The History of Hadoop: From Small Starts to Big Data

March 14, 2013 Paul M. Davis

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Named after a toy elephant belonging to developer Doug Cutting’s son, over the past decade Hadoop has proven to be the little platform that could. From its humble beginnings as an open source search engine project created by Cutting and Mike Cafarella, Hadoop has evolved into a robust platform for Big Data storage and analysis. It manages the deluge of user data for giant social services like Facebook and Twitter, supports sophisticated medical and scientific research, and increasingly addresses the storage and predictive analytics demands of the Enterprise. How did an open source project started by a moonlighting developer and a University of Washington grad student become ubiquitous in so many data-driven settings? In its new four-part series, GigaOm documents Hadoop’s history, its growth, and the promising future of the platform.

Though Hadoop’s roots wind back to Nutch, the 2002 project started by Cutting and Cafarella, three key factors kickstarted the Hadoop we know today. Heavily influenced by Google’s foundational Google File System and MapReduce papers, Cutting joined Yahoo! in 2006, which isolated Nutch’s storage and data processing capabilities within a discrete package named Hadoop. The platform became crucial to the operations of the company’s data science team, if not its search engine. Meanwhile, Hadoop was embraced within the open source community and by developers at companies such as Google and Facebook, accelerating its update cycle and lending the platform additional credibility and battle-tested stability.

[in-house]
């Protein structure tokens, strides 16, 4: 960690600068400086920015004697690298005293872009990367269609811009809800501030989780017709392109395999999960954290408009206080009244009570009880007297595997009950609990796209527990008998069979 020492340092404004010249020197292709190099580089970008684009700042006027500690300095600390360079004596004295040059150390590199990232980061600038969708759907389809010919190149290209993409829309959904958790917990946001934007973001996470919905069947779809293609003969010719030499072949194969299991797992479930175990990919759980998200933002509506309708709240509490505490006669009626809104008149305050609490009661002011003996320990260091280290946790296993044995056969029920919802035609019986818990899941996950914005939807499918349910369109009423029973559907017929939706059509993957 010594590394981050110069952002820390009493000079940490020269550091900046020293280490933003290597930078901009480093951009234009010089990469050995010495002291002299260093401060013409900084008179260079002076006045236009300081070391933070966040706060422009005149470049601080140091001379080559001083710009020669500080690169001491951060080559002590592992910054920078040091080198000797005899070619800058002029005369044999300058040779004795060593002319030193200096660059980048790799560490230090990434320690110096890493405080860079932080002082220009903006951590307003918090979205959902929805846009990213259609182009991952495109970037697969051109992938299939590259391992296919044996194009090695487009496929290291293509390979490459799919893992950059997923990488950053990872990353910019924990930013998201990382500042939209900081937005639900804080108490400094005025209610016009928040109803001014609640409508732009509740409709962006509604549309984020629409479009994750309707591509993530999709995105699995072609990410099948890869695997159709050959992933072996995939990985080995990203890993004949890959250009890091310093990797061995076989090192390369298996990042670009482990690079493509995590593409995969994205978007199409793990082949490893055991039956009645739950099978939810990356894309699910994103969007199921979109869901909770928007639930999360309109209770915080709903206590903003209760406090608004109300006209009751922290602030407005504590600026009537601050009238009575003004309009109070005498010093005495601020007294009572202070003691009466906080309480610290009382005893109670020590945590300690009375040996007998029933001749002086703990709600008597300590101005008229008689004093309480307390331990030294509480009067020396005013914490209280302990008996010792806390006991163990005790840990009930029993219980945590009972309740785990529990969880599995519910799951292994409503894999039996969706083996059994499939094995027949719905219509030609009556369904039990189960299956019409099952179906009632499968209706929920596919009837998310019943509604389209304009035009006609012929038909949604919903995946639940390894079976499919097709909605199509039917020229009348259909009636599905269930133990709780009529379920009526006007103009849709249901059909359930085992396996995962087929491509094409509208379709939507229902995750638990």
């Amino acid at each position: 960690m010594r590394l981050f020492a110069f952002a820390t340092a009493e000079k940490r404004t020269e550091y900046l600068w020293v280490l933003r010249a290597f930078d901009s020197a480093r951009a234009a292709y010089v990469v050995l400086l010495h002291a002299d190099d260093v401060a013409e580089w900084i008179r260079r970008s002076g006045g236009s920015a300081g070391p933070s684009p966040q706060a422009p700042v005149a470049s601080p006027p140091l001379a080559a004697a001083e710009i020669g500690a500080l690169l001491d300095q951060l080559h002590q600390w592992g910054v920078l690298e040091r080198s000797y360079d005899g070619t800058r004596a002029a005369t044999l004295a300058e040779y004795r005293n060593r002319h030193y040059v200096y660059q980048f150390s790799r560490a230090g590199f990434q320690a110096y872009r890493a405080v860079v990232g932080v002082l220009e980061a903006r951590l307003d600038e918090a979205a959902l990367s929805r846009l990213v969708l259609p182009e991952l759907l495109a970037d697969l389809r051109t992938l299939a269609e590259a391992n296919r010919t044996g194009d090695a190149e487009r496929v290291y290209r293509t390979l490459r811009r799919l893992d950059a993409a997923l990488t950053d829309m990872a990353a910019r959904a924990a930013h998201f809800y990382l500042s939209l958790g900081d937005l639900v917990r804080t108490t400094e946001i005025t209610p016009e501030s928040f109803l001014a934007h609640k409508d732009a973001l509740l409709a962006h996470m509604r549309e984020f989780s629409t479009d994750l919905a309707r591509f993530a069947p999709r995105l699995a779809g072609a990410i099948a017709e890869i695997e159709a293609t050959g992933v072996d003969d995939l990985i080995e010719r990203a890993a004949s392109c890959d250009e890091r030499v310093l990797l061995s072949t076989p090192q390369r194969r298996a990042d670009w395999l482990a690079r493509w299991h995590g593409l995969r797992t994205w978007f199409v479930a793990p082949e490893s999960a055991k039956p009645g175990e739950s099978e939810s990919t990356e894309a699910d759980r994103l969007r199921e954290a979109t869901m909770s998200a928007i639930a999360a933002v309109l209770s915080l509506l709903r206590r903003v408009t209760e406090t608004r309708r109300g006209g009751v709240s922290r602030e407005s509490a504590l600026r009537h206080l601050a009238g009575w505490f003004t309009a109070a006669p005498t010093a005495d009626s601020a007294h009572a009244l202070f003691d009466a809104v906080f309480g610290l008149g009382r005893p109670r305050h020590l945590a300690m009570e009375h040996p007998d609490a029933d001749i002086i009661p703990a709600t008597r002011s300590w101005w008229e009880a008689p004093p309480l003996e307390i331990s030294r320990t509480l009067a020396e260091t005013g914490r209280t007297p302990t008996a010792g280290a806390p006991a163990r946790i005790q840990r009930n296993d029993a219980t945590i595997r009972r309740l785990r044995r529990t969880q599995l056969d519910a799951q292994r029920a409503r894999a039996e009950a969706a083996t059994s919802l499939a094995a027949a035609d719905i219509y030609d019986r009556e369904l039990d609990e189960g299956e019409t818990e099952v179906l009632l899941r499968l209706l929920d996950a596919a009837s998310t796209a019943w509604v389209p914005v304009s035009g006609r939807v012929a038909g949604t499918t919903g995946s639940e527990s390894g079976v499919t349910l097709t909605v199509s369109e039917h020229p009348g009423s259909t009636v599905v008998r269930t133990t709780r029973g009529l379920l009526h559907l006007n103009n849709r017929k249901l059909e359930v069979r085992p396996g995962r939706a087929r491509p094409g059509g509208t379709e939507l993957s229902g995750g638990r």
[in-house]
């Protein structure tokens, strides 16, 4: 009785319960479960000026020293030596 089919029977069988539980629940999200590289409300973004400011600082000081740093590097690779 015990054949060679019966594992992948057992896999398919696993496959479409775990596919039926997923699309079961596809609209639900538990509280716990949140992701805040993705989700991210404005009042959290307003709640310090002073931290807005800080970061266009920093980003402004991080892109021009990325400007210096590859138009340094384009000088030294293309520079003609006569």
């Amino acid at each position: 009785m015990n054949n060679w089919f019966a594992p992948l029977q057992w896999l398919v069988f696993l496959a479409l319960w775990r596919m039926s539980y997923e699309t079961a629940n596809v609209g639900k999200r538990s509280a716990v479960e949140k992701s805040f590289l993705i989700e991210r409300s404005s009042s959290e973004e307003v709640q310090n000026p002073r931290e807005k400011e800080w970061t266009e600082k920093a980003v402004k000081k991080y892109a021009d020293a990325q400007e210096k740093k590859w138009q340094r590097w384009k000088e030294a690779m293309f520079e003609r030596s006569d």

The platform has flourished since then, igniting a slew of startups and enjoying considerable investment and development resources. Many from the Yahoo! data science team that developed Hadoop in its early days have ended up at Greenplum. As companies offer turnkey solutions such as Pivotal HD, the enterprise is increasingly adopting the platform for its affordability, stability, and extensibility, with IDC predicting the Hadoop software market will be worth $813 million in 2016. In its series, GigaOm paints a picture of the robust Hadoop ecosystem, looks towards its future, and reflects on the critical moments in its evolution.

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